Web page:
Is it Cheating? Nah.
Using Someone as a Wind Shield
If there’s a head wind in your race, it can several seconds to your pace per mile. Tuck in behind a runner in front of you, though, and the wind no longer becomes an issue. You actually see this when you watch elite runners racing – they run in packs and usually take turns to have a leader. (Check this article out for other ways running in a pack benefits you in a race!)
Of course, unless you’re running with people you race with regularly and everyone’s aware of the strategy, then you’re basically using an unwitting runner to positively affect your performance. In this case, however, you’re not negatively affecting their, or anyone else’s performance.
Is it Cheating? No, it’s smart racing strategy.
Buying Someone’s Race Bib, or Selling Your Bib
Well, it’s definitely breaking the rules. Unless it’s sanctioned by the race organizers (and I’ve never run a race where they allowed this), you’re most likely going to suffer some consequences if you get caught. NYRR, for example will disqualify you and ban you from subsequent races for buying or selling a race number.
Is it cheating, though? I think it depends on your motivation. If you desperately want to run a sold-out race, or you signed up and then realized you had double-booked yourself, then buying or selling the bib is only done to give someone else or yourself the opportunity to run the race. However, if you deliberately sell your bib to someone faster than you because you know it will give you a PR you didn’t have to run yourself, then yes, you are cheating. Remember, whoever’s name is on the bib is the one who gets the results recorded as their performance, so people will definitely abuse that.
And if you’re selling a race number at an inflated price, then I hope you get caught.
Is it Cheating? Only if you’re doing it to get a better time recorded to your name.
Running as a Bandit
A bandit is someone who runs a race without a bib – they haven’t paid or signed up, they just take advantage of the race course and amenities to basically race for free. While their results are obviously not recorded, they’re having the same race experience as everyone else who has paid money (sometimes quite a lot of money) to enter.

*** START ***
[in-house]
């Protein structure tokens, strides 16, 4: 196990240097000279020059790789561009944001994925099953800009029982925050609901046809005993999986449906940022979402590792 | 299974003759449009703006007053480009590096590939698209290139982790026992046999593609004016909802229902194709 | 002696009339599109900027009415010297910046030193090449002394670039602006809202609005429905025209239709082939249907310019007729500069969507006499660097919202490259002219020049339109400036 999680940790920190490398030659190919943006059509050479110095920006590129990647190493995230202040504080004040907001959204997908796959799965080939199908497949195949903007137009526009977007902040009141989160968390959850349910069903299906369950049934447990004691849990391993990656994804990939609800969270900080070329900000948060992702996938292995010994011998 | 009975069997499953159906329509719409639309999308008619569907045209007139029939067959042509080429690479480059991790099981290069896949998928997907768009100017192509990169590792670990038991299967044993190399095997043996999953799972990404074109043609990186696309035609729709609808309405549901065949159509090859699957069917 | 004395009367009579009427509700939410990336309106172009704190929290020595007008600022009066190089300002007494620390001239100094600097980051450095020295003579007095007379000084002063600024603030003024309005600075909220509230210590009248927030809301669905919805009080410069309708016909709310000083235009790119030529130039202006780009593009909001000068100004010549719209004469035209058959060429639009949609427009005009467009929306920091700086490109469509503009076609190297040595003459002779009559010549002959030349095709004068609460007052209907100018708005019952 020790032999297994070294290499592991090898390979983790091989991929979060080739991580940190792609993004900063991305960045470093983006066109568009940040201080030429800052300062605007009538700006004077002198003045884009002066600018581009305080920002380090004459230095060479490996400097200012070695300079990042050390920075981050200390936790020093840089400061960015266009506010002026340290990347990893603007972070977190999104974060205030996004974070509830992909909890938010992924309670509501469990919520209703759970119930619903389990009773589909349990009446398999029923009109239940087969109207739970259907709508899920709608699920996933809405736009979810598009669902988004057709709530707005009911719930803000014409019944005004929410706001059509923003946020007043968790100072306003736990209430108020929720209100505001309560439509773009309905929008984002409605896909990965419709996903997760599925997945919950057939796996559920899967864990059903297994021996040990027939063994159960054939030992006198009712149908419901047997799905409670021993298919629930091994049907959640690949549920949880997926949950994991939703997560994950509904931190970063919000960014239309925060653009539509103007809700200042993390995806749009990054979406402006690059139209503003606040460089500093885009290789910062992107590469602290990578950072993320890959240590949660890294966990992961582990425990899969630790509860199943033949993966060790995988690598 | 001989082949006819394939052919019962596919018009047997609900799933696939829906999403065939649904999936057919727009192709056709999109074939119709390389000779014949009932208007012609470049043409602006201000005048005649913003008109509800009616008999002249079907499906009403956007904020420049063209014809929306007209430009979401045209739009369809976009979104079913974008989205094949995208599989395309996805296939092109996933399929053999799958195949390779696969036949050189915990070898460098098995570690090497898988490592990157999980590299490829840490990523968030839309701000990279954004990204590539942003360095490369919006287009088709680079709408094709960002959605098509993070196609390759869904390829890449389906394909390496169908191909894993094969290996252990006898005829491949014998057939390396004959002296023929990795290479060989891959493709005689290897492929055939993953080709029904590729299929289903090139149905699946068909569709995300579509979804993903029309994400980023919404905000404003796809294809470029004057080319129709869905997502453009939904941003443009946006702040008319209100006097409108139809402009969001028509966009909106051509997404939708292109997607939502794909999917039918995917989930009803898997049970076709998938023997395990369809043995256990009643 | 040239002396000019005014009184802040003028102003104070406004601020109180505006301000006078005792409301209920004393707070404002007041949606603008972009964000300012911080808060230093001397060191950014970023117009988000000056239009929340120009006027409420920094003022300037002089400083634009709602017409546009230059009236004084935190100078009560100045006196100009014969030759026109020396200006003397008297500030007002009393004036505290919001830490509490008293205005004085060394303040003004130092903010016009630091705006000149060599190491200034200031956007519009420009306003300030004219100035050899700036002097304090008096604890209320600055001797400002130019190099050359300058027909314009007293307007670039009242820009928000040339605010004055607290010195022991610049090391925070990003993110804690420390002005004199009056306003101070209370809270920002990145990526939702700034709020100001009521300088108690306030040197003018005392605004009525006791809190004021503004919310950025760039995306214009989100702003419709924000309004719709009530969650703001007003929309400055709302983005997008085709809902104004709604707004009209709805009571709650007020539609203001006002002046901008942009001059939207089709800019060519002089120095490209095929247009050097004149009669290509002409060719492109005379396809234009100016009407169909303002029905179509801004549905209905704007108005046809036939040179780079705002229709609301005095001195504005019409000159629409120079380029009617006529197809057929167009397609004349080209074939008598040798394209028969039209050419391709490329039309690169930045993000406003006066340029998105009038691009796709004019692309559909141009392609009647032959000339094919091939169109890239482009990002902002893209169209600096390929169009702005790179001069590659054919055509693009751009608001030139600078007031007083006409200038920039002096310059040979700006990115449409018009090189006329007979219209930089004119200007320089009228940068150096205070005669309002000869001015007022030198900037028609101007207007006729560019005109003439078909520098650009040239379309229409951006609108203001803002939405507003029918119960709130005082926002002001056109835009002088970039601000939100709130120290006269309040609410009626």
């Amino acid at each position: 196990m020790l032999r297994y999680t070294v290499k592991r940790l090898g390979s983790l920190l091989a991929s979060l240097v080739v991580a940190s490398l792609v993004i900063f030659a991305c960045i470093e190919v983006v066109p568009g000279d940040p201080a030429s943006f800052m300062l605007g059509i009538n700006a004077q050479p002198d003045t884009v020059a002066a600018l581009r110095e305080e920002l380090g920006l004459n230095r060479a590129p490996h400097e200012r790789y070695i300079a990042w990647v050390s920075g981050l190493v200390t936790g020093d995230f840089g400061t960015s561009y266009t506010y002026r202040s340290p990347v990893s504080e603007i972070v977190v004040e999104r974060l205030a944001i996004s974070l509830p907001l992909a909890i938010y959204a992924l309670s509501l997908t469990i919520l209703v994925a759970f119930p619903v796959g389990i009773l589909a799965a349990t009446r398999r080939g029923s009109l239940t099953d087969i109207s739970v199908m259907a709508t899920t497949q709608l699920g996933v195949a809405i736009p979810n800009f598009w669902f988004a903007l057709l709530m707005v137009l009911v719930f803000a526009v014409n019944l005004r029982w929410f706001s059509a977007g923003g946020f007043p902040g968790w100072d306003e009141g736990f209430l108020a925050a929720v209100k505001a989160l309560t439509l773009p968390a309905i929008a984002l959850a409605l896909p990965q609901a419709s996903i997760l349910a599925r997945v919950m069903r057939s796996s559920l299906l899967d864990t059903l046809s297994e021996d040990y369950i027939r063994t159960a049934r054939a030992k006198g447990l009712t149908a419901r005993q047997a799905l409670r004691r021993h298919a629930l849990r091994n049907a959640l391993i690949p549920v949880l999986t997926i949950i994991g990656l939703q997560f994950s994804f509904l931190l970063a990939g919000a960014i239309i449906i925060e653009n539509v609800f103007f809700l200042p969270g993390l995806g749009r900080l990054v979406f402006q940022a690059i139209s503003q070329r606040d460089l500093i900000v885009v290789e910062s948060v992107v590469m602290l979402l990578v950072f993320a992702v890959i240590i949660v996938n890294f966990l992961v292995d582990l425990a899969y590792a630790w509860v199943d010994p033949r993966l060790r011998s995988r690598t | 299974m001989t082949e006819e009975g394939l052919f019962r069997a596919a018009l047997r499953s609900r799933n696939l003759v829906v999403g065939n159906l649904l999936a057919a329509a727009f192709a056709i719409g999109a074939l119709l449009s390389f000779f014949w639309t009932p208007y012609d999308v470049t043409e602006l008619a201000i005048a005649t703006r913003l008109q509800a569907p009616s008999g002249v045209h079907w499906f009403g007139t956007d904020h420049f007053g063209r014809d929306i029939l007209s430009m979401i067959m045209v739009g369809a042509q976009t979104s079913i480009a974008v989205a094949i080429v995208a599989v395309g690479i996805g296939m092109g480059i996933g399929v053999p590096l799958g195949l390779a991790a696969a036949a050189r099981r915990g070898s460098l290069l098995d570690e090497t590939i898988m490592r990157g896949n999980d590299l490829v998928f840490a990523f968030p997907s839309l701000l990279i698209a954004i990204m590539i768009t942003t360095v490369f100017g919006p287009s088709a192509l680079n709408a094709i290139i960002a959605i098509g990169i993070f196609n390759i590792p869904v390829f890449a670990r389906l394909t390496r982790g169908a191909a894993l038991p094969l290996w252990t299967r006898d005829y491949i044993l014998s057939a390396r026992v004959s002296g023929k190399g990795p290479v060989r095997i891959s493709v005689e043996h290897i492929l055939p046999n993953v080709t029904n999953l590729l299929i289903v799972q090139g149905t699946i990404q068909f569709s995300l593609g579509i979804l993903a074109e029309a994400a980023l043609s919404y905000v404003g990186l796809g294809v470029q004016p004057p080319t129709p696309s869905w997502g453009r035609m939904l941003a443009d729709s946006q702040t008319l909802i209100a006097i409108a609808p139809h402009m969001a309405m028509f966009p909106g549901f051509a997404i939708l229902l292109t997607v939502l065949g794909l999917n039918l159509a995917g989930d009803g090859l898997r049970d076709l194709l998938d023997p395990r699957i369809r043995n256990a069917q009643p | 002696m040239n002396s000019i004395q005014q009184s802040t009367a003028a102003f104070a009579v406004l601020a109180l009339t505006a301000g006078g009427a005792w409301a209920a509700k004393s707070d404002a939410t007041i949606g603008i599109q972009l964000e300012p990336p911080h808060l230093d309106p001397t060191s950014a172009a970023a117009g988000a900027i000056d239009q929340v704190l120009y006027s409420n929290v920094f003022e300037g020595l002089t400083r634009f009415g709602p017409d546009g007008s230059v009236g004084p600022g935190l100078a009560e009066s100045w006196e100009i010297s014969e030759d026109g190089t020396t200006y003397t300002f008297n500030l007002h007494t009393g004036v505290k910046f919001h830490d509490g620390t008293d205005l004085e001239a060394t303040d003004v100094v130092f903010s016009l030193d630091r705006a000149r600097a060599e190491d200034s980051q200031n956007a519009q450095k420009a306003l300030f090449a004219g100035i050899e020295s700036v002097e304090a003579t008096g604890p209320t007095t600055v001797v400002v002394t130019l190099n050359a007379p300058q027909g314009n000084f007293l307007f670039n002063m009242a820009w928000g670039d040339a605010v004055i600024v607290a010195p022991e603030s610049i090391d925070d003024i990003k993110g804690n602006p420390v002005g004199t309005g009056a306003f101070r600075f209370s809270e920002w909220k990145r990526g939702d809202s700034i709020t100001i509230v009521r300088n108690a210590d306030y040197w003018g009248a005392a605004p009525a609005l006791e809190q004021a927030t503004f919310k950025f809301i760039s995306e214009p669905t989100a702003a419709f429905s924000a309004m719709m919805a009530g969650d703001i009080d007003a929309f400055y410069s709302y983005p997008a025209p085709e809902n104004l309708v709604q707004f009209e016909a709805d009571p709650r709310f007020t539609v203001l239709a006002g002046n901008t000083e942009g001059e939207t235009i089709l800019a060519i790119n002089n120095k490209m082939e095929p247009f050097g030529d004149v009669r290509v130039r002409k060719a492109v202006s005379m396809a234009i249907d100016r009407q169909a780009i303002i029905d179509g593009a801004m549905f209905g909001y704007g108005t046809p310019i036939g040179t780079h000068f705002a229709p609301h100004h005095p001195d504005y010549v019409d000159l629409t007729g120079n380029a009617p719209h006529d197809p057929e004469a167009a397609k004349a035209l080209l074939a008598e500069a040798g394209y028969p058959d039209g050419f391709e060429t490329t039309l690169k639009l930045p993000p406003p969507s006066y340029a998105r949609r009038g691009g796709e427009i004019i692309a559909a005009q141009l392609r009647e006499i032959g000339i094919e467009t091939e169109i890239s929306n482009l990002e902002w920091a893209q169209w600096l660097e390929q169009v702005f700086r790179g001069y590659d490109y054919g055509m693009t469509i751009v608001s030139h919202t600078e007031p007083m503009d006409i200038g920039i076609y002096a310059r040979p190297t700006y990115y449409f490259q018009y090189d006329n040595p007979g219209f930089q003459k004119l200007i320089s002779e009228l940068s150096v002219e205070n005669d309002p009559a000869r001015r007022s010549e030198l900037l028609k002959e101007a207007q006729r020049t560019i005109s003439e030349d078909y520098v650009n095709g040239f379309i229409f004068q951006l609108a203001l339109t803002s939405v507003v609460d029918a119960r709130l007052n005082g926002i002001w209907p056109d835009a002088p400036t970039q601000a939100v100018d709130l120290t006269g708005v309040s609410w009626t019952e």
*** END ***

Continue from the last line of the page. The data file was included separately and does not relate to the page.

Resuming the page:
My initial reaction was this is always cheating – you’re cheating the race organizers who spend their time and money organizing the race, getting permits, sponsors, volunteers etc and you’re cheating the other runners whose course size is inflated by bandits, as well as the unfairness of some people paying and some running for free.
However, what if someone runs bandit as a form of protest? Katherine Switzer was NOT a bandit when she was famously almost forcibly removed from the Boston Marathon course by race organizer Jock Semple. Women were not permitted to run the Boston Marathon at the time, but Switzer signed up using only her first initial so she could get a bib. There were plenty of women who did run Boston as bandits before they were finally granted entry in 1972. In a case like this, where a group is being discriminated against for entry, I say more power to them! Without women like those Boston bandits proving that women could run the marathon distance without their uterus falling out (that’s truly one of the reasons women were considered unable to run long distance, by the way), we wouldn’t have the option to line up at long-distance races now.
Is it Cheating? Yes, if you’re doing it just to avoid paying for races.
Unlike straight up cases of doping, or of someone not even running part of a race for which they get credit, there are more grey areas in these examples of potential ‘cheats’. Maybe you’ve done a few of them yourself – maybe not. But everyone will have an opinion and I want to hear yours!
Which of these do you definitely consider cheating?
What are some other ways you think runners can ‘cheat’ without realizing it?